Archives For recreation

Teach your dog new tricks – like how to avoid kiwi when you head off on your next adventure in the bush.

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Study after study shows time spent outside in nature increases happiness, health and wellbeing. We want those benefits for all New Zealanders. Who doesn’t?!

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By Andy Thompson, Technical Advisor Recreation, Christchurch

As a passionate hunter I love exploring our backcountry—so much country, so little time!

Hunting tahr up the mighty Rakaia River.

Hunting tahr up the mighty Rakaia River

The backcountry—its huts and tracks—are our inheritance.

For me, the places where I first took my kids on an overnight tramp, and where they shot their first deer or chamois, are ingrained into my character and our family’s folklore. It’s a legacy I want my grandkids and their grandkids to have.

Andy Thompson's family on the Kepler Track.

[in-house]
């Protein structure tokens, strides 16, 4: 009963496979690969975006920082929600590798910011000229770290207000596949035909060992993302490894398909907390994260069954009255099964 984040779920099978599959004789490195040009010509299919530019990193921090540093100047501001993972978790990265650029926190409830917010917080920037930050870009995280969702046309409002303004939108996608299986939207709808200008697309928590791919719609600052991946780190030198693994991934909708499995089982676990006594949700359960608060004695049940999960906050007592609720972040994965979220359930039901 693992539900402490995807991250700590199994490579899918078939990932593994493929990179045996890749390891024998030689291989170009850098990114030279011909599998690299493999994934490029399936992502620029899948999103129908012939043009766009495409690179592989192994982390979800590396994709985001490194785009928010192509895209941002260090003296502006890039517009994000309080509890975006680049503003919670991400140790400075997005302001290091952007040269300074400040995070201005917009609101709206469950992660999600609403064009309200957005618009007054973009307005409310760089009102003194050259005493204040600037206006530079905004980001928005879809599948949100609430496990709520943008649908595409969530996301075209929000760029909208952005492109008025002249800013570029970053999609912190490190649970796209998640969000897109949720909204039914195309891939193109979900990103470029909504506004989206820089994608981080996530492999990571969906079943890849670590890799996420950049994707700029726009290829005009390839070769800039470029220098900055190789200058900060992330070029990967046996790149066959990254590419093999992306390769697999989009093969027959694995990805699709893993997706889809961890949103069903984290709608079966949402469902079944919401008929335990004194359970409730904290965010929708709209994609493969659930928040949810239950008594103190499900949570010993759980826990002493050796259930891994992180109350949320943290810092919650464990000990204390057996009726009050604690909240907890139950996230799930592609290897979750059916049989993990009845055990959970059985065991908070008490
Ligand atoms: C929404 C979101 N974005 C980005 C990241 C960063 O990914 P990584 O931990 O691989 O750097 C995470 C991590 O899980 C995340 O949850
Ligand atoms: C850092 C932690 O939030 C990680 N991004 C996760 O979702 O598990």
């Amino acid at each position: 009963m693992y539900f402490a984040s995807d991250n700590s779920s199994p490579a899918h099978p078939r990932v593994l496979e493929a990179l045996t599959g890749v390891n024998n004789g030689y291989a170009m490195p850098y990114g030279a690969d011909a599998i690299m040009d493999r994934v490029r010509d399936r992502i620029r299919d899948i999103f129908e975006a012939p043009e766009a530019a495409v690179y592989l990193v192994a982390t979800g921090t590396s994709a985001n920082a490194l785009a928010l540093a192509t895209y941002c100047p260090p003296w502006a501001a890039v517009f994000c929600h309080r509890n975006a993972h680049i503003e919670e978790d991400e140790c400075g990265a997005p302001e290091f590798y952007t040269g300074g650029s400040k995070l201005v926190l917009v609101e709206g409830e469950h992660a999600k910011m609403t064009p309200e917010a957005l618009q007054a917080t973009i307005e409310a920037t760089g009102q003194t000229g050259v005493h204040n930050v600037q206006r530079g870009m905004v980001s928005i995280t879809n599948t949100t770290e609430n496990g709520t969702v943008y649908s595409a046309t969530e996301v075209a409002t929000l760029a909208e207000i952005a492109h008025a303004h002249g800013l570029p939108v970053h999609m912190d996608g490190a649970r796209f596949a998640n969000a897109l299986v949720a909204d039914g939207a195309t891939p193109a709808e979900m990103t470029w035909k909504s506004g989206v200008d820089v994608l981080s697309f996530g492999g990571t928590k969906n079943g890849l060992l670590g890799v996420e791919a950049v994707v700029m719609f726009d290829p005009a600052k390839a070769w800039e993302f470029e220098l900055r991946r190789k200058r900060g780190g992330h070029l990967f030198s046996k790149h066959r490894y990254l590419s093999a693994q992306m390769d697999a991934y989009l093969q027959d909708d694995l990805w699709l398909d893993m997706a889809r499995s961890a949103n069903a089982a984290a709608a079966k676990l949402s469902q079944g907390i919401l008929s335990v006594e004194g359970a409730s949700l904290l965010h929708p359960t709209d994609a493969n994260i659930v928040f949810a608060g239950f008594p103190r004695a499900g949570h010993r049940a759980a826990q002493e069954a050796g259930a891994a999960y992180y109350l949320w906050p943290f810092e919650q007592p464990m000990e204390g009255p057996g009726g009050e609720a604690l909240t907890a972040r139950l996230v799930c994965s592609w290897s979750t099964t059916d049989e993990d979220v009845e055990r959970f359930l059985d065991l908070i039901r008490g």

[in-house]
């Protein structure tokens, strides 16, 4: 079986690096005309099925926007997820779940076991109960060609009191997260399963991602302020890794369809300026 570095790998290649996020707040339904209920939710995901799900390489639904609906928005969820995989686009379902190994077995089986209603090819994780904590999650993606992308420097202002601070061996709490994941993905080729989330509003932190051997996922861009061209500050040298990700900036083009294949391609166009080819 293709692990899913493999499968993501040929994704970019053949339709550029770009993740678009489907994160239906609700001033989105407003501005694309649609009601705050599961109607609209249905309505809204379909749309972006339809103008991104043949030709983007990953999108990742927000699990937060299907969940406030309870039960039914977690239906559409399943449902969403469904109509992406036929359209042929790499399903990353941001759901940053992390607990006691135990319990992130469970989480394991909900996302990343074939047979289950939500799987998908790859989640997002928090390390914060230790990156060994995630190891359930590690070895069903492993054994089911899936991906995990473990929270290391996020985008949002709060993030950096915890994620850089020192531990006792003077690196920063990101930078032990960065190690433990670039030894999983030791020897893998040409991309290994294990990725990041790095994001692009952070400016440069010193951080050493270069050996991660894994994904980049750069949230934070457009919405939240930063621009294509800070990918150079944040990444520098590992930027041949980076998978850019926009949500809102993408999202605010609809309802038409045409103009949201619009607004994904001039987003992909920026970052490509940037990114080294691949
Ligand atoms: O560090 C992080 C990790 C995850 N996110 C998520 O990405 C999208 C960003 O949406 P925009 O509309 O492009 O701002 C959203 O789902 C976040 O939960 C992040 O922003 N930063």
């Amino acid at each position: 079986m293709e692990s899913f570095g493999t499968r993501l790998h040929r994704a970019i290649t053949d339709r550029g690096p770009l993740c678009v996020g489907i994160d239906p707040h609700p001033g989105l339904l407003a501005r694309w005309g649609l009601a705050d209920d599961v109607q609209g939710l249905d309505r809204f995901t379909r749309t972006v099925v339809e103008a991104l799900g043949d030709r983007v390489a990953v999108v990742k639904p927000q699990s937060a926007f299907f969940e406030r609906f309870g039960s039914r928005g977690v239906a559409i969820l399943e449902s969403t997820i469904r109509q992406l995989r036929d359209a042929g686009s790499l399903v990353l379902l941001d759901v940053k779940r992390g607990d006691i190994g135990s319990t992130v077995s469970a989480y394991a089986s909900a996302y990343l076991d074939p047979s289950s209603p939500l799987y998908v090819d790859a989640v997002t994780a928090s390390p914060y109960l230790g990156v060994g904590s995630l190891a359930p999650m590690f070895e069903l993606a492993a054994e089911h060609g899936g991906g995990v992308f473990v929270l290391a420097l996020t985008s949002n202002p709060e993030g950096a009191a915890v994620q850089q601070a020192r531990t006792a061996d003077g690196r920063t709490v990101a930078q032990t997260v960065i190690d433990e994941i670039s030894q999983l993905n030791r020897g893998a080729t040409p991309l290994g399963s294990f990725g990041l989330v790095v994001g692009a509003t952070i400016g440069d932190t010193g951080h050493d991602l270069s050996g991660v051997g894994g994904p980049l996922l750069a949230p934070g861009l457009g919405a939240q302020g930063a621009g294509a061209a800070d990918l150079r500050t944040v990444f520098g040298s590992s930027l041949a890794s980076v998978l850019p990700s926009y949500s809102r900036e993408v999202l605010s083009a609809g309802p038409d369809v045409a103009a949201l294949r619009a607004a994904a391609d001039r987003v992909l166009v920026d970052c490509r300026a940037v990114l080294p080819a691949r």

A day walk with the family at the bottom on the Kepler Track

I’m also one of the lucky DOC staff working with the New Zealand Outdoor Recreation Consortium, who are keen to look after and maintain New Zealand’s backcountry facilities.

The consortium is a partnership between the Federated Mountain Clubs of New Zealand, New Zealand Deerstalkers’ Association and Trail Fund NZ.

Reischek Hut.

The great wee Reischek Hut in Canterbury

My heroes are the people that go on major missions, who use these places and then choose, in their spare time, to put something back.

Andy Thompson's family on the Hollyford Track.

Whānau and friends on the Hollyford Track

This isn’t about DOC shedding its responsibilities to look after backcountry huts, this is about doing more and looking after the places where many of us spend our holidays and weekends and enrich our lives.

Stanley Vale Hut.

One of my favourite places and backcountry huts—Stanley Vale in the St James Conservation Area

So, if you’re a tramper, hunter, mountain biker, 4WDer, horse rider, caver, kayaker, mountaineer or more, and want to find out what we’re up to come check out the New Zealand Outdoor Recreation Consortium website.

Moss Thompson looks out over the Mt Sommers Walkway.

Moss Thompson looks out over the Mt Sommers Walkway

Come behind the scenes and into the jobs, the challenges, the highlights, and the personalities of the people who work at the Department of Conservation (DOC).